Championships aren’t won without hard work, good thing the defending NCAA National Champions aren’t sleeping in the off-season. Noah Basketball sat down with Virginia Men’s Basketball Head Coach Tony Bennett last week to discuss his program’s accomplishments, from player improvement and shooting success to installing Noah Basketball in John Paul Jones Arena.
“Last season for Virginia Basketball was a remarkable year, winning the National Championship,” Bennett said. “We had some terrific shooters if you just look at the percentages of our guys and how they improved over the years, it’s a credit to their hard work, their technique, their footwork, but Noah absolutely plays a part in that. I believe that.”
Kyle Guy was named MVP of the 2019 NCAA Tournament, shooting 53.3% from the field and 44.4% from deep in the final game of the tournament. Guy was accompanied by shooters like Ty Jerome and De’Andre Hunter, who, according to Bennett, had drastically improved his shot over the season. With all three players now in the NBA, Bennett has to think of ways to challenge his current players, and that’s where Noah and the real-time feedback technology comes into play.
“This group of guys I have shooting needs to be even more consistent with their alignment, left/right,” Bennett said. “A made basket only counts if you’re within our parameters. If they’re making it and it’s off five inches to the left but it’s still going in, it doesn’t count. So you’re just narrowing their focus, it’s like shooting on a smaller rim or putting on a smaller hole, but it just adds that element - it’s gotta be more of that perfect shot.”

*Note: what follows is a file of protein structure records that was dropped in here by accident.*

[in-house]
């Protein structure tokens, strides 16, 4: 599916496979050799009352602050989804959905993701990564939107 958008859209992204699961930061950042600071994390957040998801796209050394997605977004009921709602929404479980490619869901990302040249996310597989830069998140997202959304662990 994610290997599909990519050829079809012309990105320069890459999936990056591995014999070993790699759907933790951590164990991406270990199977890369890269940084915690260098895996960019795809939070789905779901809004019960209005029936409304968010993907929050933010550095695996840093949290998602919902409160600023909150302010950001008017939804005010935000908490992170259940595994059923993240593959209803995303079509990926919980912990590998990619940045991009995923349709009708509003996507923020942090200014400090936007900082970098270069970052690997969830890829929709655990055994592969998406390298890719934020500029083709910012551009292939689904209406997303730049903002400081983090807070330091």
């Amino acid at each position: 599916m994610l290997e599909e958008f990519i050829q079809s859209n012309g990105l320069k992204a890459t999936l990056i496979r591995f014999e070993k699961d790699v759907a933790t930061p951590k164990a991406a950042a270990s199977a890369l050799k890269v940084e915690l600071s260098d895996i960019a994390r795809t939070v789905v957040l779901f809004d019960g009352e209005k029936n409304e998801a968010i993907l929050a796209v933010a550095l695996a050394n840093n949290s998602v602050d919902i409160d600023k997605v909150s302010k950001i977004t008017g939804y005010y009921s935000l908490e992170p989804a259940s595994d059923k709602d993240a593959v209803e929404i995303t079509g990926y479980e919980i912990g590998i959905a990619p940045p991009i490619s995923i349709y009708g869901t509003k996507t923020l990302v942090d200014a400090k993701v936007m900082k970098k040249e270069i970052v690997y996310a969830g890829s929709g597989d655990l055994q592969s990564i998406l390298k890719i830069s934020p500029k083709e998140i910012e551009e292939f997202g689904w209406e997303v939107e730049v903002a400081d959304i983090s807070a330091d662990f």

Bennett uses that focus on all three shot metrics tracked by our technology -- shot arc, depth, and left/right position. If a player needs to focus on their arc, the made basket only counts when it falls within 43 and 47 degrees.
“Players like that and you see them getting competitive,” Bennett said. “A lot of our shooters have been helped with their arc, some with their alignment and then some with depth. There’s such good feedback after the workout, but during the workout audibly, which I love.”
Virginia Men’s Basketball has been a user of Noah since 2016, using the technology in their practice facility. Starting this season, Virginia will now be utilizing Noah’s shooting sensors and data analyses in John Paul Jones Arena, the arena that hosts their home games.
“Sometimes in practice you shoot a certain way, and then you add the pressure of the game, now there’s 15,000 people here and [with the sensors] we get a little feel for what individuals are doing [come game time] and how their shots are affected,” Bennett said. “You know, in an NCAA tournament you have to be able to win it, you better be able to shoot.”
To listen to Bennett’s full interview, watch the video below.